This is a false comparison. Yes, there are multi-storey apartment buildings in Vancouver where there are a few ground floor units with private, ground-level entries that could be called “ground-oriented units.” But these units do not define the building form. An apartment building does not become a ground-oriented building form because it contains a few units that have private ground-level entries. It does not meet requirements where City policy specifies that ground-oriented housing types should be built. The 4-storey wing of the apartment building proposed in this application needs to be removed. All housing units behind the 6-storey building fronting on Commercial should be small house/duplexes, traditional row houses, stacked townhouses, or courtyard row houses, just as the IRP specifies. Otherwise there will be fewer, not more, examples of “ground-oriented affordable housing types” built under the IRP. This would defeat the clearly stated intent of the policy.

I do not know how to state this point more clearly. The proposed 4-storey wing that fronts on East 18th Avenue still violates both the intent and the form of development/location criteria of the Interim Rezoning Policy. It does not provide a suitable “transition zone between higher density arterial streets and single family areas.” The additional setback of the 4th storey does not bring the height of the building down to the 3.5 storey maximum specified by the IRP. If the City of Vancouver is determined to allow 4-storey apartment building form in this location, a detailed rationale for this decision needs to be provided in the Report to Council that will accompany the final recommendation of the Planning Department.

 
2.  The 6-storey apartment building is too tall and massive for this site. The height and mass are excessive for a building in the RS-2 zone. The building should be shorter. Failing this, the 5th and 6th storeys should be set back at least 10 feet from the building edge. The building design should be improved to reduce the massing, and to add interest and variety.

The height of this building has not been reduced. Any additional setback of upper storeys seems to be confined to the back of the building. There is no substantial reduction in the mass of the building as seen from the street.

 
3.  The 6-storey building is set too close to the property line. The setback is only .2 metres on Commercial and .91 metres on East 18th Avenue. This is not enough. A greater setback would enable landscaping to soften the impact of the building, and make it fit in better with the surrounding residences.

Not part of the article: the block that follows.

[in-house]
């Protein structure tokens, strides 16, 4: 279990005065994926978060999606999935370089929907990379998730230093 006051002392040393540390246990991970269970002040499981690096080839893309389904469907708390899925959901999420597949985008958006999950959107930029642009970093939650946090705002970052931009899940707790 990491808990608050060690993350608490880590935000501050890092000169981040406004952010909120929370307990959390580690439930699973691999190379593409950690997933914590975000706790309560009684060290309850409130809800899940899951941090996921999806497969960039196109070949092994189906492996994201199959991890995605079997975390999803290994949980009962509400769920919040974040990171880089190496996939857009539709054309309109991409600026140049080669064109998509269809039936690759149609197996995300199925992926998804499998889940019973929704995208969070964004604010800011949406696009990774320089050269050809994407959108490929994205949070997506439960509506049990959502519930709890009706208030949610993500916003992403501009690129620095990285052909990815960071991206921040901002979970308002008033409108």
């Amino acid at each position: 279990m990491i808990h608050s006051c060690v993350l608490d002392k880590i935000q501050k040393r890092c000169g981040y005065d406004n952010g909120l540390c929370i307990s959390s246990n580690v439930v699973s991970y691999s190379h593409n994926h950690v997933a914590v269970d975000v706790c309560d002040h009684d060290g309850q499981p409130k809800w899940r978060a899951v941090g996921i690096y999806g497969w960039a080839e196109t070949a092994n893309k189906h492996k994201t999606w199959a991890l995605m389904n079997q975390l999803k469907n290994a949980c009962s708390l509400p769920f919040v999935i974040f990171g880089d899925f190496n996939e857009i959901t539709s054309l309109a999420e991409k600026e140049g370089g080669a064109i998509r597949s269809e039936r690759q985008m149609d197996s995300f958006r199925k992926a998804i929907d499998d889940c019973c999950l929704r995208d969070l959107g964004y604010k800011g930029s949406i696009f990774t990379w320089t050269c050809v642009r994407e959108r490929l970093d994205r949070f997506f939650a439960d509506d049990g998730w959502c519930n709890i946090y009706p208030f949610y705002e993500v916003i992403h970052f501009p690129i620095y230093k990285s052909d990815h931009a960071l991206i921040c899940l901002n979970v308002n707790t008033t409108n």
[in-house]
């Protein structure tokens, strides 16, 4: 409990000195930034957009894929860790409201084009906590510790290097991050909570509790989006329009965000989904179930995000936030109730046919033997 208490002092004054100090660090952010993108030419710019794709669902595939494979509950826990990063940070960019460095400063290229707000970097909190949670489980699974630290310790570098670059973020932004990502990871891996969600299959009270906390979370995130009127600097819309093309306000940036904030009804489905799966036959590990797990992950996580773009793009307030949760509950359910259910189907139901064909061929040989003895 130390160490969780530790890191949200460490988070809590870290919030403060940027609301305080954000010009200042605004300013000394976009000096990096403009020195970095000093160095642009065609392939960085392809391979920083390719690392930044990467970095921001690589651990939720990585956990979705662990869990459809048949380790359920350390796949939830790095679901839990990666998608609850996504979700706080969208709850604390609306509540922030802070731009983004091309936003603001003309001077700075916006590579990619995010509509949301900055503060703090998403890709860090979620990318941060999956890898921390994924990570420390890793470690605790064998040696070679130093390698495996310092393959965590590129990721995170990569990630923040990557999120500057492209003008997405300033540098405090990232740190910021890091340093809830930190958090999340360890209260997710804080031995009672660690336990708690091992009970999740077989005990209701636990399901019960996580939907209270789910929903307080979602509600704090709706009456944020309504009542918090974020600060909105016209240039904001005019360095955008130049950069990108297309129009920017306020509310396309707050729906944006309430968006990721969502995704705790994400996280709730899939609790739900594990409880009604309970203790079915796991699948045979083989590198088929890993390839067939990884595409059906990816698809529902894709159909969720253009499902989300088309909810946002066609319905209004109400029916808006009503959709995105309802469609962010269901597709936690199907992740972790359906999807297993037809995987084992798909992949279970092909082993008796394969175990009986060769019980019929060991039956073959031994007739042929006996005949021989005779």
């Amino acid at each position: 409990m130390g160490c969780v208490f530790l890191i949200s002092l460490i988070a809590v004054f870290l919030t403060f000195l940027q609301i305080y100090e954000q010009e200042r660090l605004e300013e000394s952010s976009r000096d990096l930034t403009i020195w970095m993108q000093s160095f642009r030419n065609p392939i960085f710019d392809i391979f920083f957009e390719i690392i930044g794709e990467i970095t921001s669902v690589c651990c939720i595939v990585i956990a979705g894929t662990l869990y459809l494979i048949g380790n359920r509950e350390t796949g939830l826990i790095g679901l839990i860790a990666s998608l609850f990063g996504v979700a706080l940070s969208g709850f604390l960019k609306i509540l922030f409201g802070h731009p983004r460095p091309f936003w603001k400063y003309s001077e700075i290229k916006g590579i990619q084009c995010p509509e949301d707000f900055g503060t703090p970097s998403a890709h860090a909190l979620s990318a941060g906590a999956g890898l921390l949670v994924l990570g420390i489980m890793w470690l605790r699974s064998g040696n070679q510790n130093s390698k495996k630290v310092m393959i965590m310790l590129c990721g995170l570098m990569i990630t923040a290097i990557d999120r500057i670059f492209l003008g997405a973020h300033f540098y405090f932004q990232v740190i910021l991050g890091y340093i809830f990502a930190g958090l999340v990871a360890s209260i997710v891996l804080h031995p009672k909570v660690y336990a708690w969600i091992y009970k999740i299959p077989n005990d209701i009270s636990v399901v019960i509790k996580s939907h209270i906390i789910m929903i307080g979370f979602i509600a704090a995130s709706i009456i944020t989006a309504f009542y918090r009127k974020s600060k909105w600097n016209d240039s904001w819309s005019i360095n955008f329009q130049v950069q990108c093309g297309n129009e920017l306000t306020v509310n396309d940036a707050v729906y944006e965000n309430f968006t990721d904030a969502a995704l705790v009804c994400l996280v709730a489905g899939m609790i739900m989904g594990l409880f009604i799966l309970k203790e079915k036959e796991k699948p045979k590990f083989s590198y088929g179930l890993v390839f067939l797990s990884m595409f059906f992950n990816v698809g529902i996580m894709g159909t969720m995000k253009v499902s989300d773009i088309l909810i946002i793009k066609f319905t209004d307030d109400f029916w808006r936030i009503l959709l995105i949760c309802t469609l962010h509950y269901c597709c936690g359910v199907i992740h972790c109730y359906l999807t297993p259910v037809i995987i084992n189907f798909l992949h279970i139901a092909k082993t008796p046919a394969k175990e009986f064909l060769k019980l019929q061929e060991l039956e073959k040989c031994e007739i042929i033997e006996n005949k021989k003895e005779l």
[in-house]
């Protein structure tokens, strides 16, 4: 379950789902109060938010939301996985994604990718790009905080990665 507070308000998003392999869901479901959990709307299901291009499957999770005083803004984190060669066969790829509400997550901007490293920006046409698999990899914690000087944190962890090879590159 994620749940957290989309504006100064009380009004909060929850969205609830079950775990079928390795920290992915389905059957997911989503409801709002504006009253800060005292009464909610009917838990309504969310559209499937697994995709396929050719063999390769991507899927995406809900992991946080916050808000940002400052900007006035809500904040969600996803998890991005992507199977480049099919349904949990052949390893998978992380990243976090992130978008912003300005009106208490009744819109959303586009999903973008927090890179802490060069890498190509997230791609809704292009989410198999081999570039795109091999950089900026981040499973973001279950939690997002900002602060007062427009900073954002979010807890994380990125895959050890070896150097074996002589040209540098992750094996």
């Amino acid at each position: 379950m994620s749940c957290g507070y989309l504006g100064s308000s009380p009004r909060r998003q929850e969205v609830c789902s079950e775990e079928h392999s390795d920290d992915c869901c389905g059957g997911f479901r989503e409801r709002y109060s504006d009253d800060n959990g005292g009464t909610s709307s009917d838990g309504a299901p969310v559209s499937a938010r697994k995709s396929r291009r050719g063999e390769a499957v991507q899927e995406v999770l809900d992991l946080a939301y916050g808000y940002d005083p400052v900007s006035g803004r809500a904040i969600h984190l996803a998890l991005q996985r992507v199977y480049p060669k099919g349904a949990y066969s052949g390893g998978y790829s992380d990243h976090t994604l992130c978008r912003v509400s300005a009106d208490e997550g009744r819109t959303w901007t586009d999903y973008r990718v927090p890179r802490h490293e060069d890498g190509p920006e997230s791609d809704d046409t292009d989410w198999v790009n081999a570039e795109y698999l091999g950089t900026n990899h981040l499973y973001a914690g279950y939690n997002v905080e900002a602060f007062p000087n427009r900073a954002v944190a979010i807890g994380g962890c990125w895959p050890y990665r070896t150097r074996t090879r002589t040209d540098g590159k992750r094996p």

The setback seems unchanged for either building. Front yards in Marpole’s new RM-9/RM-9N zone have a depth of 4.9 metres. In Norquay’s new RM-9A/RM-9AN zone, they have a depth of 3.7 metres (Guidelines, Section 4.4.1). This should be a minimum setback for 100% residential apartment buildings, especially when they front on residential streets.

 
4.  More trees should be retained. At a minimum, the fir and hemlock trees (#1677 and #1678) identified by the arborist as being in “normal” condition should be kept. There should be sufficient space allowed for the root balls of the grove of trees at the corner of Commercial and East 18th Avenue so that those trees survive undamaged.

It does not look as if the two specified trees are being retained. Changes to the 6-storey building seem to reduce rather than expand the space allowed for the root balls of the grove of trees at the corner of Commercial and East 18th Avenue. The community considers these trees the true “heritage value” of this site.

 
5.  The “heritage” house should be removed. The house has little heritage value at present. It will have virtually none after it has had its interior gutted and its exterior finishes replaced, and has been moved from its present location onto a new foundation elsewhere on the site.

I have heard only one person from the neighbourhood speak in favour of retaining this house. The Heritage Commission has stated that its value (minimal at best) is conditional on its remaining in its current location. None of the costs of retaining and moving this house should be included in the applicant’s pro forma. No additional density should be granted for dubious “heritage retention.”

 
Jeanette Jones

June 1, 2015
January 8, 2016



 



 

From:	   Jeanette Jones (xxx)
To:        heritage.commission@vancouver.ca; james.boldt@vancouver.ca;
Date:      Wed, Jan 27, 2016 at 7:10 AM
Subject:   Comment on 3365 Commercial Drive

 
 
To: Members of the Vancouver Heritage Commission
cc: James Boldt, Heritage Planner

We would like to comment on the revised rezoning application submitted on December 3, 2015 for 3365 Commercial Drive and 1695-1775 E. 18th Avenue.

At its May 4, 2015 meeting, the Vancouver Heritage Commission voted no on supporting the original application of March 12, 2015. That application proposed to relocate and rehabilitate this house. The no vote responded to “the relocation of the house, its new siting, and its condition.” The minutes of the meeting state “the Commission is willing to consider a revised application that would address the position of the heritage house on the site with a reduced, more compatible infill project adjacent.”

We anticipate that the revised application may soon come before the Heritage Commission.

We do not support the relocation and rehabilitation of this house for the following reasons:

1.  The community does not believe that the heritage value of this house can justify the expense of relocating and rehabilitating it. None of the approximately 50 residents who attended a meeting of the Cedar Cottage Area Neighbours last summer included the retention of this house in their personal list of interests associated with this application.

2.  The earlier concerns expressed by the Commission have not been addressed by the revised application. Specifically,

(a) Relocation of the house. The Statement of Significance (SOS) states that “3365 Commercial Drive is valued as one of the last examples of the semi-rural, residential heritage of the surrounding area” (p. 2). Its main value will be lost if the house is moved and the “semi-rural” setting is developed.